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Re: cutting thin plywood
« Reply #9 on: October 21, 2014, 09:29:36 AM »

Hi,

Safest way is to use a steel rule.

Regards
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tigertiger

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Re: cutting thin plywood
« Reply #10 on: October 21, 2014, 10:17:40 AM »

One thing I found out about knives.
A good full size Stanley knife (or similar heavy knife) cuts much better than lighter knives, even those with the same blade.
The knives with the snap off blades are never as good.
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dougal99

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Re: cutting thin plywood
« Reply #11 on: October 21, 2014, 10:48:47 AM »



and what's a little blood shed in the name of ya hobby............so long as ya haven' got ebola. %% %%


Any blood on the work piece can ruin the finish. Make sure it drips on the bench or floor  8)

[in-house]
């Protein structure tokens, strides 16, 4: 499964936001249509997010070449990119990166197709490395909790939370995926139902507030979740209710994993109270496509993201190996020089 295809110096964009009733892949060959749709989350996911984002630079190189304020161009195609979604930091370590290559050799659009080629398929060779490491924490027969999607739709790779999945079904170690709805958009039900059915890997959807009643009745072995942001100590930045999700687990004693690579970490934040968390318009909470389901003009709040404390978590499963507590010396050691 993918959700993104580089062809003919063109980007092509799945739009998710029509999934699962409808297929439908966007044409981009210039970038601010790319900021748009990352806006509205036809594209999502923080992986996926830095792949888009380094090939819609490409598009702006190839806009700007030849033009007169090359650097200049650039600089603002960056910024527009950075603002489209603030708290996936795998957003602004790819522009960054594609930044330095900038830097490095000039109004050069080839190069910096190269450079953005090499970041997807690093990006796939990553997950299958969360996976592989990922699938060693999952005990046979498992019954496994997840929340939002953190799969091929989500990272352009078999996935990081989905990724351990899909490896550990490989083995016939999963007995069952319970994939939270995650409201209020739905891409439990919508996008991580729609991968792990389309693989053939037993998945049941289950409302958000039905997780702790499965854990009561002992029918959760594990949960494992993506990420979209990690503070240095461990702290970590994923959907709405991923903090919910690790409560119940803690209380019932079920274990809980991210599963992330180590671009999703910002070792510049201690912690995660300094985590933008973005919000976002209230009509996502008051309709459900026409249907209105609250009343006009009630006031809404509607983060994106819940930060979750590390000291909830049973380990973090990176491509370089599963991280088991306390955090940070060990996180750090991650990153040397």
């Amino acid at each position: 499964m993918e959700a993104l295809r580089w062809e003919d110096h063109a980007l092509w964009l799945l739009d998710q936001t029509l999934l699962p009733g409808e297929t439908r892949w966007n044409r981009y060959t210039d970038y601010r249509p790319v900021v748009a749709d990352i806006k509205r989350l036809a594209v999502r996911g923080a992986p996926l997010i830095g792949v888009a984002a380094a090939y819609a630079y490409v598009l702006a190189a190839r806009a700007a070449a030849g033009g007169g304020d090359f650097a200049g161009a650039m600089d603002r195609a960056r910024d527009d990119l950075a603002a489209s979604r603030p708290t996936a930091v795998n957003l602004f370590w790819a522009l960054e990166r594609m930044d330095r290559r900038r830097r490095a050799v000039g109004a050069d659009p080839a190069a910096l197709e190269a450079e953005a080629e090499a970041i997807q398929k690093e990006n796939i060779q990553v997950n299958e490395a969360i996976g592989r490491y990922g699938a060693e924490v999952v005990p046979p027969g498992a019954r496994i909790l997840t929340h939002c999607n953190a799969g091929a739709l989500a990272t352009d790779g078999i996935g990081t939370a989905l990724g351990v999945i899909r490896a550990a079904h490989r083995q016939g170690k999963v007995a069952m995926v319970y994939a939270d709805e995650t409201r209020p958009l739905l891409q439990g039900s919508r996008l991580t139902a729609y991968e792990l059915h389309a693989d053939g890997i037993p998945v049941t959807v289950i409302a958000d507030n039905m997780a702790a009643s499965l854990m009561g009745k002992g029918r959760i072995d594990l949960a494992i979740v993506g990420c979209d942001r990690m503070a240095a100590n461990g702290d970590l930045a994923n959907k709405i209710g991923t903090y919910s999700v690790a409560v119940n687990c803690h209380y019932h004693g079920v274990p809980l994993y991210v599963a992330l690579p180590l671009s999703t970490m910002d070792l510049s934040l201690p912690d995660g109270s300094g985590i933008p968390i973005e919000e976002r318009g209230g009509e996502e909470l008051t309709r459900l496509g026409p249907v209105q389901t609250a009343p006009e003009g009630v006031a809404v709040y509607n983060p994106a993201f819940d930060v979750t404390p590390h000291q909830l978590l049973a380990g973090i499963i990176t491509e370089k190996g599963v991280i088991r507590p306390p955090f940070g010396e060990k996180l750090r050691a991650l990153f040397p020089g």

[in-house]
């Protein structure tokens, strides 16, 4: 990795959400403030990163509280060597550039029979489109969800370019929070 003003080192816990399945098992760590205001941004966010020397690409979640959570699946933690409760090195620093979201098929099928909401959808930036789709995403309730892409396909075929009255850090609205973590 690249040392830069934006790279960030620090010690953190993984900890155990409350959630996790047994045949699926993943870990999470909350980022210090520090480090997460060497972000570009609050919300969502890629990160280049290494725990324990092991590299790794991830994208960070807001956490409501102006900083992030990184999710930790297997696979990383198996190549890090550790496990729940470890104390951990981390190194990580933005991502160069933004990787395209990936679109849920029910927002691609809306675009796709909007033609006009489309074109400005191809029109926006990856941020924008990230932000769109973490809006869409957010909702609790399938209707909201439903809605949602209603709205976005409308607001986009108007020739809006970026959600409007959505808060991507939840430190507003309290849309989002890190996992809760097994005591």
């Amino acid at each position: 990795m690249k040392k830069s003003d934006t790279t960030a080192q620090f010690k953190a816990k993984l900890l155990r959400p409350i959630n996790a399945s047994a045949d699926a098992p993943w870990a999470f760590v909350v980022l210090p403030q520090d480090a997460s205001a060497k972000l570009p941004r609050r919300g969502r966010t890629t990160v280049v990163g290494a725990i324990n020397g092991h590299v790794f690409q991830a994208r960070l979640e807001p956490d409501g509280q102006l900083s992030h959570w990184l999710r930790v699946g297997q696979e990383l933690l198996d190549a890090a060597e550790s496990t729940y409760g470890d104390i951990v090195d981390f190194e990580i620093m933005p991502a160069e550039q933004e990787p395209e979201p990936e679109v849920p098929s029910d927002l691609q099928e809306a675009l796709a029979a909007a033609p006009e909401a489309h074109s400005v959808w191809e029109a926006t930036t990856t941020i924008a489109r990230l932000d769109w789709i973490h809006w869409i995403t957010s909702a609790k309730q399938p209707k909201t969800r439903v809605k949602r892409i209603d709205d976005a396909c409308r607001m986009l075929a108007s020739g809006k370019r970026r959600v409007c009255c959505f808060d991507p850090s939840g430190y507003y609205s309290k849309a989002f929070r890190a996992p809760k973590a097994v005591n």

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grendel

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Re: cutting thin plywood
« Reply #12 on: October 21, 2014, 01:11:55 PM »

You really don't want a standard steel rule for cutting, generally if you slip the blade will skid across the rule to where you are applying the pressure, you need a proper cutting rule, with grooves to trap the blade if it slips, similar to the attached image.
where I worked once Stanley knives were banned totally, I was the one exception as there was no other safer knife to cut the foam mounting boards I used in the drawing office, (the only thing we found able to cut them was over 4000) so when cutting I had to use the relevant cutting rule and wear a pair of Kevlar cut resistant gloves.
Grendel
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essex2visuvesi

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Re: cutting thin plywood
« Reply #13 on: October 21, 2014, 09:59:27 PM »

The knives with the snap off blades are never as good.
And dangerous if used for cutting inappropriate materials
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Colin Bishop

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Re: cutting thin plywood